Funneling Of Ideology

The goal of these struggle sessions seems to be to funnel the ideas to the impressionable students. But two parents think the Stevenson educators are just as impressionable, as they are being lectured discreetly by private entities like The Robert C. McCormick Foundation in nearby Chicago, which is providing Illinois’ new “civics” materials.

“There’s a move to have all the teachers talking about an issue they really don’t understand,” said the father of a senior.

McCormick, which funds public school seminars in Illinois, issued a white paper in 2020 called “Equity in Civic Education” to distribute to districts across the nation. Stevenson High school, was recognized by McCormick as a school “dedicated to expanding and improving civic learning experiences across the curriculum” in 2013. In 2018, the organization pumped about $80 million into its various public and private investments — 460 grants combined.

“McCormick has used its wealth to take de facto control of the Illinois civics curriculum, in the same way the Gates Foundation took de facto control of reading and math through Common Core,” Kurtz wrote in National Review a few months ago.

The Illinois school declined to comment on the role, if any specifically, McCormick has in the upcoming anti-racism week.

What We Know About the Upcoming Student Sessions

To kick off the week of upcoming trainings at Stevenson, Mykee Fowlin will lecture on “worldwide inclusion.” Fowlin’s website says he frequently provides “peer mediation, diversity trainings, [and] gender equity workshops.” Fowlin is being paid $2,000 to speak for 90 minutes, or $22 a minute, the spokeswoman for the school confirmed.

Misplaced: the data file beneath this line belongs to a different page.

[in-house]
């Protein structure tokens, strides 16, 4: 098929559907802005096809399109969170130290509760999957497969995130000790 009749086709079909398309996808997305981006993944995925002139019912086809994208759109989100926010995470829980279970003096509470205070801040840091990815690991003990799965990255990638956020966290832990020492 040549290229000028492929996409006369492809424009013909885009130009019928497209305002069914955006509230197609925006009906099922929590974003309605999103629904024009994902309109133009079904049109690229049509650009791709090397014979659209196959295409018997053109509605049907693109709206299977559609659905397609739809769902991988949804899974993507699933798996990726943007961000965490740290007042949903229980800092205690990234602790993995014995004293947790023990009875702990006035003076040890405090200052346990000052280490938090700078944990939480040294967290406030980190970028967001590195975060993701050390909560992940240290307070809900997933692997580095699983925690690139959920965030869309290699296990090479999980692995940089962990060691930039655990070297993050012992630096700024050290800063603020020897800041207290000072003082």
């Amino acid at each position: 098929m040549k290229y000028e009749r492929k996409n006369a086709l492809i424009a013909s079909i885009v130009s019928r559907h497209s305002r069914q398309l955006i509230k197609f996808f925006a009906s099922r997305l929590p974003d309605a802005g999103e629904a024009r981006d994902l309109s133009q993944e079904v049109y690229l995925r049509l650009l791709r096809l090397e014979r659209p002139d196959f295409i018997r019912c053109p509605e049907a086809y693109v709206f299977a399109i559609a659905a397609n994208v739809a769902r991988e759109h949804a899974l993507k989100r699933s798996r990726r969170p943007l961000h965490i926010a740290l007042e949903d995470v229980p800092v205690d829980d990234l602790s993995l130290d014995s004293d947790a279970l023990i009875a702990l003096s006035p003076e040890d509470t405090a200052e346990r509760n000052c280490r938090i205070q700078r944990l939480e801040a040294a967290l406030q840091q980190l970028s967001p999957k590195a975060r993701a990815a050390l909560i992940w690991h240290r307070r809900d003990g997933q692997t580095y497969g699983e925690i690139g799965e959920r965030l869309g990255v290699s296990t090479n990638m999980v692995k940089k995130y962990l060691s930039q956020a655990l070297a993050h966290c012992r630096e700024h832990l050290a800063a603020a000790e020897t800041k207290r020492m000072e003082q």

The same day, March 29, students will also attend a seminar that defines what “the difference is between Latino/a and Latinx?” According to a nationwide poll in November 2019, 98 percent of Latinos reject the phrase “Latinx” as a leftist construct.

On Tuesday, students will gather for “Identity Circles.” Tuesday will also feature a social justice “slam poetry open mic” night from 7:00 to 8:00 pm.

An event on Wednesday will provide a lecture on “political strategies.” Students will learn about how “substance abuse prevention strategies” have “hurt marginalized communities in the past.”

Wednesday will usher students into a “Writer’s Round Table.” According to the description, high schoolers will go around and discuss how “race in [their] writing and “race in what [they] read” impacts their worldview. All trainings are listed here.

‘Planting These Seeds’

“One of my biggest concerns with all this is when you bring all these things to the school, and the curriculum, you are introducing ideas into the kids’ minds that were not there before. They are planting these seeds,” the mother of a senior said.

“There shouldn’t be anything like this in school,” the mother of the sophomore and senior said, “nothing. Extracurricular activities should be nothing but sports, sciences, other things like if someone wants to create a hiking club, but nothing to do with politics. Nothing.”

The conservative student going to Iowa State noted he (or she) will be attending anti-racism week in order to speak out. He (or she) wished to challenge the one-sided narrative, especially on behalf of younger students who are more impressionable.

“I’m not going to be quiet. I’m going to voice my opinions,” the student said.

“It all starts before they ever get to high school,” the mother of the eighth-grader said of this extremist curricula. “The other side is loud. Everybody [else] is afraid to speak,” she added. “Maybe there is more of us than we thought.”